Multicultural and diversity management

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Diversity management is the “recognition and valorization of individual differences”. "The concept of diversity encompasses acceptance and respect. It means understanding that each individual is unique, and recognizing our individual differences. These can be along the dimensions of race, ethnicity, gender, sexual orientation, socioeconomic status, age, physical abilities, religious beliefs, political beliefs, or other ideologies. It is the exploration of these differences in a safe, positive, and nurturing environment. Moreover, it is about understanding each other and moving beyond simple tolerance to embracing and celebrating the rich dimensions of diversity in each individual"(Patrick and Kumar, 2012). As seen from a US perspective, ‘Diversity management’ is supposed to represent a break from legislated equality concepts such as equal opportunity and affirmative action (Thomas, 1990 ; Thomas and Ely, 1996).

History of diversity management[edit]

Diversity management should be understood as a historically situated concept. Diversity management as a concept appeared and gained momentum in the USA in the mid-1980s. At a time when President Ronald Reagan threatened to dismantle equality and affirmative action laws in the USA in the 1980s, equality and affirmative action professionals employed by US firms along with equality consultants, engaged in establishing the argument that a diverse workforce should be seen as a competitive advantage rather than just as a legal constraint. Basically, their message was : do not promote diversity because it is a legal mandate, but because it is good for business (Kelly and Dobbin, 1998). From then on, researchers started to test a number of hypotheses on the business benefits of diversity and of diversity management, known as the business case of diversity.

Research[edit]

Undertaken up to the present day provides only modest support to the proposal, that workforce diversity per se brings business benefits with it. Therefore, this idea remains open to debate and further research. In short, whether diversity pays off or not depends on environmental factors, internal or external to the firm. Dwyer, Richard & Chadwyck (2003) found that the effects of gender diversity at the management level are conditional on the firm's strategic orientation, the organizational culture and the multivariate interaction among these variables. Schäffner, Gebert, Schöler, & Kirch (2006) found that if the firm’s culture incorporates the normative assumption or belief that diversity is an opportunity, then age diversity becomes a predictor of team innovativeness, but not otherwise. Kearney & Gebert (2006) found that diversity in age, nationality, and functional background, have a positive effect on team innovativeness in a high transformational leadership context, but no effect in a low one. A curvilinear relationship between diversity and performance was identified by Richard, Barnett, Dwyer, & Chadwick (2004). Kochan, Bezrukova, Ely, Jackson, Joshi, Jehn et al. (2003), found few positive or negative direct effects of diversity on performance. In the cases that came under their scrutiny, a number of different aspects of the organizational context or group processes moderated the diversity-performance relationship. Failing to manage diversity properly or developing diversity per se leads to only mixed results (Bell & Berry, 2007; Klein & Harrison, 2007). Overall research suggests that diversity needs to be properly managed if any business benefits are to be reaped. If properly managed, diversity likely will hold its business promises. This does not preclude that diversity at all levels of society should be a goal 'per se'. Beyond business benefits, research should pay more attention to societal benefits attached to the promotion of more inclusive and diverse workforces.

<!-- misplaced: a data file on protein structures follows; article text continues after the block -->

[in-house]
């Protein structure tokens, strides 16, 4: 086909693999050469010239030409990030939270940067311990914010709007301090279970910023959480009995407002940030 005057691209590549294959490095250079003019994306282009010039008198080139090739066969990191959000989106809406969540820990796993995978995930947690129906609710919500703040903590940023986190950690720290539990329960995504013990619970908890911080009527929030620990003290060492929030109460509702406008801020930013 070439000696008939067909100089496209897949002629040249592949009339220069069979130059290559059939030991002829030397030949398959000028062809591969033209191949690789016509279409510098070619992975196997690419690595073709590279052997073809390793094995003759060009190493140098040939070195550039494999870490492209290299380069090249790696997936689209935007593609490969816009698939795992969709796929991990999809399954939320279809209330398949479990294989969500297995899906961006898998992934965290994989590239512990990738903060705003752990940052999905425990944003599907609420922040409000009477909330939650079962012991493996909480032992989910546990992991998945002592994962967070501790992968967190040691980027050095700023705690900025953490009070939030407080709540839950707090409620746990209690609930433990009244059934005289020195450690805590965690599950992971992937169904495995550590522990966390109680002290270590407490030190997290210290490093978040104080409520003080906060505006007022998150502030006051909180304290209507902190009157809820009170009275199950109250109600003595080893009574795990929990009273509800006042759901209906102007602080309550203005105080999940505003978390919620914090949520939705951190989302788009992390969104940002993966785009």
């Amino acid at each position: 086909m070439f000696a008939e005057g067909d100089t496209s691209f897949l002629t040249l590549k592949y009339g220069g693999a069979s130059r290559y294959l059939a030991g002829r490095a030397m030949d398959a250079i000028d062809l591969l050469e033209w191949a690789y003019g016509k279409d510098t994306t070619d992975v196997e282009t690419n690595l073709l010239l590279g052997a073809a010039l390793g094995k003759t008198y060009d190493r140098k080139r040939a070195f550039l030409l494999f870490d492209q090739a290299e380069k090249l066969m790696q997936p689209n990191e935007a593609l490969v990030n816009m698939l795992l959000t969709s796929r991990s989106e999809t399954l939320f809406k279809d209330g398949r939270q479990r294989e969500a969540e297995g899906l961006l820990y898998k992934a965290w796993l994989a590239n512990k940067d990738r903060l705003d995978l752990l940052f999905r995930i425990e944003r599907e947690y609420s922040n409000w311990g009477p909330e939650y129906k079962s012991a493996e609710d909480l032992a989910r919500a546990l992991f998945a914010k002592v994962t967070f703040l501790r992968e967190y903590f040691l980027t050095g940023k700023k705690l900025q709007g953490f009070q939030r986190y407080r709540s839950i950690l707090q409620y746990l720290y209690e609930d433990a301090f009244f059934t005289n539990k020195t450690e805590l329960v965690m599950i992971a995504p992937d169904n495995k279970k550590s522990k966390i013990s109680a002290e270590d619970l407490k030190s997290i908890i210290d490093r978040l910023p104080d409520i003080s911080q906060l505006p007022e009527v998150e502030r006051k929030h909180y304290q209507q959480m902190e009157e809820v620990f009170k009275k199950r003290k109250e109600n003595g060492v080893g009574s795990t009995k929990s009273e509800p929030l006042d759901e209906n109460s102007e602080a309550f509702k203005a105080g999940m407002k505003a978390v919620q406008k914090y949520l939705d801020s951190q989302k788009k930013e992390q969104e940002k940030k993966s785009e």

References[edit]

  • 1 Roosevelt, 2010.
  • 2 Jones, 2011.
  • 3 Kaminska, 2009.
  • Bell, M.P. & Berry, D.P. (2007). Viewing Diversity Through Different Lenses: Avoiding a Few Blind Spots, Academy of Management Perspectives, November
  • Dwyer, S., Richard, O., & Chadwyck, K., (2003). Gender diversity in management and firm performance: the influence of growth orientation and organizational culture, Journal of Business Research, Dec., Vol. 56 Issue 12, p. 1009-1019
  • Kearney, E. & Gebert, D. (2006). Does More Diversity Lead to More Innovativeness? An Examination of the Critical Role of Leadership, IFSAM VIIIth World Congress, Track 16, Berlin, 28-30 Sept.
  • Kelly, E. & Dobbin, F. (1998). 'How Affirmative Action Became Diversity Management: Employer Response to Anti-discrimination Law, 1961-1996', American Behavioral Scientist 41(7): 960-84.
  • Klein, K.J. & Harrison, D.A. (2007). On the Diversity of Diversity: Tidy Logic, Messier Realities, Academy of Management Perspectives, November
  • Kochan, T., Bezrukova, K., Ely, R., Jackson, S., Joshi, A., Jehn, K., Leonard, J., Levine, D. & Thomas, D. (2003). The effects of diversity on business performance : report of the diversity research network, Human Resource Management, Spring, Vol. 42 Issue 1, p3-21
  • Patrick, H. and Kumar, V. (2012). Managing Workplace diversity: Issued and Challenges. SAGE Open, 2(2).
  • Richard, O., Barnett, T., Dwyer, S. & Chadwick, K. (2004). Cultural diversity in management, firm performance, and the moderating role of entrepreneurial orientation dimensions, Academy of Management Journal, Vol. 47, No. 2, 255–266
  • Schäffner, M., Gebert, D., Schöler, N. & Kirch, J. (2006). Diversity, its risk and chances for team innovativeness, IFSAM VIIIth World Congress, Track 16, Berlin, 28-30 Sept.
  • Thomas, R. R. (1990). ‘From affirmative action to affirming diversity’, Harvard Business Review, 68, 107-117
  • Thomas, D. and Ely R., (1996). ‘Making differences matter’, Harvard Business Review, 74(5), 79-90